Protesters marched through downtown Dallas and briefly closed an interstate bypass on Friday night while expressing anger over the killing of Botham Jean in his own home by an off-duty police officer, as details of the investigative methods employed by state police in the case prompt suspicion.
Dozens carrying American flags and chanting Jean’s name rallied at Dallas Police Department (DPD) headquarters Friday evening before making their way downtown. They passed through a bus station before stopping outside three local newspaper and TV station offices. At one point along the way, a group of protesters in cars stopped traffic along I-30 and the marchers stood across the roadway for about 15 minutes before moving on.
The protests outside press shops indicates spreading frustration with how the story of Jean’s killing by Officer Amber Guyger on September 7 has developed over the past week. It took three days for Guyger to be arrested, despite DPD chief Renee Hall’s announcement the following day that her team was seeking an arrest warrant on manslaughter charges. Hall turned the case over to the state police — the Texas Rangers — after investigators determined it was not an on-duty “officer-involved shooting” but a civilian killing.
Guyger was reportedly coming off a 15-hour shift the night she walked into Jean’s apartment instead of her own and shot him. Numerous research studies have concluded that officers’ professionalism and judgment suffer when they work shifts longer than 12 hours. One academic study found that sleep-deprived officers were more prone to the widespread implicit bias that associates black skin with firearms. Other analyses conducted by law enforcement agencies directly found that officers who work longer shifts generate significantly higher rates of civilian conduct complaints and are more likely to use physical or lethal force in the ensuing week.
Since turning the case over to the Rangers, Hall’s team has largely lost control over the story. Law enforcement sources saw fit to notify local press that the Rangers had found some pot in Jean’s apartment, a detail with no clear relevance to the established narrative that Guyger simply walked into the wrong apartment and killed a man in his home because she thought he was an intruder in her own. Jean family attorney Lee Merritt has accused police of seeking to smear Jean’s character.
The Rangers’ handling of the case has left fellow law enforcement professionals in the city at a difficult pass. District Attorney Faith Johnson, who is up for re-election in November after being appointed to the job in 2016, simultaneously heaped praise on the Rangers and hinted at tensions between her office and the state investigators in a press conference earlier this week.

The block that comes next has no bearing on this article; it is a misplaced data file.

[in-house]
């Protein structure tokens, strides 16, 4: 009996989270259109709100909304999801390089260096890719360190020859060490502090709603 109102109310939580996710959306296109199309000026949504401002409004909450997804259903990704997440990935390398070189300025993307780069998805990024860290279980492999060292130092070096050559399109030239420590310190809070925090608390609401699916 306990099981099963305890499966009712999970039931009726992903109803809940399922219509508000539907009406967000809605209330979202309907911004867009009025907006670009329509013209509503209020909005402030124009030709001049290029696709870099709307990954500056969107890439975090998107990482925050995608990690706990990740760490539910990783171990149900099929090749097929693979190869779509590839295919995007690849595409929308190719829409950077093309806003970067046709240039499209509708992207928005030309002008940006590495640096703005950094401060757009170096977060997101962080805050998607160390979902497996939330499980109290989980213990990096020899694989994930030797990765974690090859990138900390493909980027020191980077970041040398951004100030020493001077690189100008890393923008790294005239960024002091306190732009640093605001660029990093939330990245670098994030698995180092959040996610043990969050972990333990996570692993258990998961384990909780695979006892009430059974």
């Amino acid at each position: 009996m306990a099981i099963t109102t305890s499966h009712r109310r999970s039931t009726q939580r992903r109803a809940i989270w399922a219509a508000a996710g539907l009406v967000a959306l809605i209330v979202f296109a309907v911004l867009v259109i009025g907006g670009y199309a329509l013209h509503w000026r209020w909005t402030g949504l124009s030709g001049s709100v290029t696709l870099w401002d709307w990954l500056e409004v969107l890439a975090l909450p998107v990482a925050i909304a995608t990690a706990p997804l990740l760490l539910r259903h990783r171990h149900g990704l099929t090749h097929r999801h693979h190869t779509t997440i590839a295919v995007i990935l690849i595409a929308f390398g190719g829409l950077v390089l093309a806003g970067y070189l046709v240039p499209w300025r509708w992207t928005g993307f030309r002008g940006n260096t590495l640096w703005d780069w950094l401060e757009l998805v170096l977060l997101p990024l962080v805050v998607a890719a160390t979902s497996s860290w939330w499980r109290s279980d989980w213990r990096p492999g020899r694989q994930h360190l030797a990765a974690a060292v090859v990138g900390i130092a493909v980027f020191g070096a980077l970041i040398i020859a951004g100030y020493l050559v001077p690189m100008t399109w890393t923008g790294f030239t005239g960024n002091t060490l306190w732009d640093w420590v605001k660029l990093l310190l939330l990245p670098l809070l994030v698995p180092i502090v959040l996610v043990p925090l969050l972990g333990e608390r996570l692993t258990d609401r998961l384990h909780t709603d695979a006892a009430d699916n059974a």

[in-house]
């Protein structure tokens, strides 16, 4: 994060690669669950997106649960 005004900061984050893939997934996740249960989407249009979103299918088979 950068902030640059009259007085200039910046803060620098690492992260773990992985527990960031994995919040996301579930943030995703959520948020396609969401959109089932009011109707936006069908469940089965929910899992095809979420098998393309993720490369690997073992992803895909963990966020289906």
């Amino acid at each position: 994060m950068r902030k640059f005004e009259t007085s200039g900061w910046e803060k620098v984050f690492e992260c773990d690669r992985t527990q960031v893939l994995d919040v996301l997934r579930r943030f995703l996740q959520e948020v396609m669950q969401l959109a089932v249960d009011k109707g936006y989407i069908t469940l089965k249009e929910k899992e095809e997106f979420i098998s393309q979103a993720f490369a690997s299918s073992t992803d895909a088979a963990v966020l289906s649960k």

“I can’t speak to the Texas Rangers and what they did,” Johnson said when asked about the delay in Guyger’s arrest. “That was totally their call, that was totally their responsibility, that was totally their lead…We had a very spirited conversation. It was a private conversation. I cannot dictate to the Texas Rangers their process, their investigation, what they do, or what they don’t do.” Elsewhere in the press conference, she expressed gratitude to the state investigators for their work on the case.
Johnson now intends to put the case before a grand jury. Elsewhere in the past, prosecutors wanting to wash their hands of a police killing case have used grand juries to stall and derail criminal accountability efforts for killer officers — most notably in Ferguson, Missouri, in 2014.
But Guyger’s killing of Jean does not fit the standard box for suspicious police killings. She was off duty, Jean was not a suspect, and their encounter did not originate in any law enforcement activity, according to the information revealed to date by local officials. Those facts leave Guyger unable to invoke the special legal protections afforded to officers accused of misusing lethal force in criminal cases.
The public revelation that Rangers found a small amount of marijuana in Jean’s apartment therefore carries particular weight in this case. Drug use is frequently invoked to suggest that a black person dead at police hands was “no angel,” but in Guyger’s case the detail could theoretically have bearing in actual court — not just the court of public opinion. Her lawyers would doubtlessly love to frame the evening as a tired cop detecting something amiss and initiating an investigation that culminated in a tragic but legally justifiable killing.
Though there has been no suggestion to date that Guyger had taken it upon herself to launch a one-woman drug bust directly upstairs from her own apartment, that story could be used to constrain a jury’s consideration of her actions. The wording of an affidavit from the Rangers to obtain a search warrant for Jean’s apartment hinted at this logic, affirming to a judge that officers believed drug materials relevant to potential other crimes were present. Though that language is likely copy-paste pro-forma detail, the Rangers declined to answer detailed questions about their warrants or investigation and referred ThinkProgress to Johnson’s office.
For Hall’s part, the DPD’s decision to take a back seat to state investigators has complicated efforts toward transparency. She has asked the city to be patient with the unusual case, and told people to judge her department based on the outcome at the end. But with her officers sidelined in favor of the Rangers and Johnson’s upcoming grand jury process, that request leaves DPD’s reputation here in the hands of others. The week’s news developments and Friday night’s protests indicate there may be quite a ways to go before Dallas knows just what to think of Hall, Johnson, and the Rangers’ decisionmaking. Guyger, meanwhile, remains free on bond.